What is a PET Scan?
PET is an imaging test that introduces a radioactive substance into the
body known as a “tracer.” A special camera is used to detect
signals emitted within the body by this compound. Those signals allow
the camera to create three-dimensional images of the corresponding organ
or system. PET-CT machines combine PET scans with CT imaging (a specialized
x-ray scan) to create single, highly detailed, superimposed images.
Why is it used?
Unlike other imaging techniques, PET scans reveal bodily tissues at the
cellular level, allowing doctors to observe and measure the actual function
of the organ or system. PET scans are especially advantageous for detecting
and measuring cancer metastasis. These scans can also:
- Detect heart problems, cancer, and disorders of the brain and central nervous system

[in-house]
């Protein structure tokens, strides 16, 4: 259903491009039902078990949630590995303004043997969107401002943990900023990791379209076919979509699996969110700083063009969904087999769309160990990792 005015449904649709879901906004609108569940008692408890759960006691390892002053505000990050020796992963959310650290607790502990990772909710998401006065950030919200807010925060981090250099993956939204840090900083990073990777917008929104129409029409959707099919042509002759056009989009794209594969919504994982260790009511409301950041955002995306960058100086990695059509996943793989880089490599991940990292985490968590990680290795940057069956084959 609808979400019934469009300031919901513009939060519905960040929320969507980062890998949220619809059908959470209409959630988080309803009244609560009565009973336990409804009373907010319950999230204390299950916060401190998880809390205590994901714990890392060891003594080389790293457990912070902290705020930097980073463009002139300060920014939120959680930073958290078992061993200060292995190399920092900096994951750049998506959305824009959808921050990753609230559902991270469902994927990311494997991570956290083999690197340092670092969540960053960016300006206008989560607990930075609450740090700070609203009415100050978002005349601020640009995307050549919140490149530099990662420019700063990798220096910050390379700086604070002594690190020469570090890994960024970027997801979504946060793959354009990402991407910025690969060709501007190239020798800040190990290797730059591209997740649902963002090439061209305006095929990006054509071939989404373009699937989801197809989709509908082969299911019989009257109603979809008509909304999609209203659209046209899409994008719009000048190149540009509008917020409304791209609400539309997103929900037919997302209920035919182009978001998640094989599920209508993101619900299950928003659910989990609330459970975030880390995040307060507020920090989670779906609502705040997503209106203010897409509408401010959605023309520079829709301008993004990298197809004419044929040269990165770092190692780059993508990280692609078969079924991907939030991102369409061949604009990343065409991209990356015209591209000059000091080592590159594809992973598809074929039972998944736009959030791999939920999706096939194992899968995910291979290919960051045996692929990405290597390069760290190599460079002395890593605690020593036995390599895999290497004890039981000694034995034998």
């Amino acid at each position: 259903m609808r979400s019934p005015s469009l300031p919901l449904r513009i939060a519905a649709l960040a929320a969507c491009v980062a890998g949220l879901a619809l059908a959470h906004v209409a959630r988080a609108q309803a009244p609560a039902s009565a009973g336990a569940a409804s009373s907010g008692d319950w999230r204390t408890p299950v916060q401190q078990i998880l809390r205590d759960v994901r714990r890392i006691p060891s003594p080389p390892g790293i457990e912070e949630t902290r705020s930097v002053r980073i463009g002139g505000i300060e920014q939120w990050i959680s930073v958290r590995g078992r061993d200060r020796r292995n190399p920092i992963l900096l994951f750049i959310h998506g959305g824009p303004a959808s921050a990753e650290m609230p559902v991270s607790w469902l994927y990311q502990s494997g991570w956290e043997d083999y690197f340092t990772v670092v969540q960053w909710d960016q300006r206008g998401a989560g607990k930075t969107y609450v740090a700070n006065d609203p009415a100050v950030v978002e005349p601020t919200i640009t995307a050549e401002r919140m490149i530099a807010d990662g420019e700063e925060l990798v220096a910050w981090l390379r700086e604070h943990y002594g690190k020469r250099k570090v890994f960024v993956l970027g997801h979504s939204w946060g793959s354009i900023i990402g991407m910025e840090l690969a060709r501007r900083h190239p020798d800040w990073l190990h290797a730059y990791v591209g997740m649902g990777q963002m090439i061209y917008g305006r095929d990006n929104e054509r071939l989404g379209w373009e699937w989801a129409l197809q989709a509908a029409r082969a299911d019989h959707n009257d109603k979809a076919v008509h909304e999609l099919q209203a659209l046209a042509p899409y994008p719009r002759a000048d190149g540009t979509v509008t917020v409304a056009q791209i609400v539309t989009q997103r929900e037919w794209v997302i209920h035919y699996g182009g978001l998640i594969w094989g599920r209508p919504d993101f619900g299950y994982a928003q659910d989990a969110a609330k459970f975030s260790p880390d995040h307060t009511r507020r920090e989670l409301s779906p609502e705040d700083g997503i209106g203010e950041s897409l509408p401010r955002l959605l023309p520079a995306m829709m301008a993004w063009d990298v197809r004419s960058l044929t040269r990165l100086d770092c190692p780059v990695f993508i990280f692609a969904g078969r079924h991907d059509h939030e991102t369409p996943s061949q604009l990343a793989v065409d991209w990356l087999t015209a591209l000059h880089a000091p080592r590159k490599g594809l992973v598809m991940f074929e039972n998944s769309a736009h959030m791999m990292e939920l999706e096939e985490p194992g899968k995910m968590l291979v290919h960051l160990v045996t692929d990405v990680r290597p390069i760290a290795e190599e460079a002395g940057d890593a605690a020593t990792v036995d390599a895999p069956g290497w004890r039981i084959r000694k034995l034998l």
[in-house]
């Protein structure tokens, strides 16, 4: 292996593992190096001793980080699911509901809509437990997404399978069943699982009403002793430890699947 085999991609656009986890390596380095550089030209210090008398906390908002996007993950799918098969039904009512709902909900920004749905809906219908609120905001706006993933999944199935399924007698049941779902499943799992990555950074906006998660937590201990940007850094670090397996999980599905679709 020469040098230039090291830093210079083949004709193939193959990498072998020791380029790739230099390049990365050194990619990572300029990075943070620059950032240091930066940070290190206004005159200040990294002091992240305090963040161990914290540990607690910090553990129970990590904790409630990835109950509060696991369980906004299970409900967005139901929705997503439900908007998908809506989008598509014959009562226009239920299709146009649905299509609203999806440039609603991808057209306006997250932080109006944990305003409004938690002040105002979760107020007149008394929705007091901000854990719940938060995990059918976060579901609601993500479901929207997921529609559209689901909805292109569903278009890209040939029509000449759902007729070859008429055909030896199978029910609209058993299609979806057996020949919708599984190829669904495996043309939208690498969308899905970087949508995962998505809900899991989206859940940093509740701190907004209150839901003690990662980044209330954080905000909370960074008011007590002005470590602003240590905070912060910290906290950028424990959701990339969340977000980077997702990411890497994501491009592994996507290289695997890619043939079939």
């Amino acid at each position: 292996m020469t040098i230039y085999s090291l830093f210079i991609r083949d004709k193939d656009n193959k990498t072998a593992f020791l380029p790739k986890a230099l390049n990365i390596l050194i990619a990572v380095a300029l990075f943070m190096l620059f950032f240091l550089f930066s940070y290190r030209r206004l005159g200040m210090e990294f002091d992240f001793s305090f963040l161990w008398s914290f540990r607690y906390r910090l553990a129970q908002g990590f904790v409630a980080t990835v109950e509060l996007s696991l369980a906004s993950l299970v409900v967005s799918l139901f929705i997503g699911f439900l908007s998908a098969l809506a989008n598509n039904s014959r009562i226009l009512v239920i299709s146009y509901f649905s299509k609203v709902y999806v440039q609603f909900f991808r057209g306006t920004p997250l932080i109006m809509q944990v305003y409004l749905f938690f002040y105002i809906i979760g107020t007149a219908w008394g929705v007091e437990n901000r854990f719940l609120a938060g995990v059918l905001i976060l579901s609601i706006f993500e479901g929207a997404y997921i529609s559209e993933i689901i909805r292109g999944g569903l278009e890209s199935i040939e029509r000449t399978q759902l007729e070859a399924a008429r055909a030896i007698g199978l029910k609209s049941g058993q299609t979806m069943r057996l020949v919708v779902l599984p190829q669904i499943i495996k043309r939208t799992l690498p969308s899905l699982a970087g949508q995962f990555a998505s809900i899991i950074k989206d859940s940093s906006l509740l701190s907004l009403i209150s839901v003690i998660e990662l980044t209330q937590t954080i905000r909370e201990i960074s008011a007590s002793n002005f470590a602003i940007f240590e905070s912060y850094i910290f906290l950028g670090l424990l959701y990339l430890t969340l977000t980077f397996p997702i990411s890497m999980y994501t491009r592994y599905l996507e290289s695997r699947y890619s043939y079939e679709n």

- Provide a more in-depth view of coronary artery disease, brain tumors,
memory disorders, seizures and other complex illnesses
- Diagnose Alzheimer’s disease and other types of dementia
- Allow doctors to determine exact areas of the brain impacted by diseases
such as epilepsy, which in turn allows more effective treatment
- Gauge how well a specific cancer treatment is working
- Measure and observe blood flow to specific bodily organs and systems
- Gauge metabolism and oxygen intake
What happens during the test?
The tracer is delivered intravenously. The patient must wait between 45
and 60 minutes for the compound to reach the designated area. To begin
imaging, the patient lies on a table that slides into the donut-like machine.
The scan lasts between 15-30 minutes during which time the patient must
remain still. PET scans are painless and do not require a hospital stay.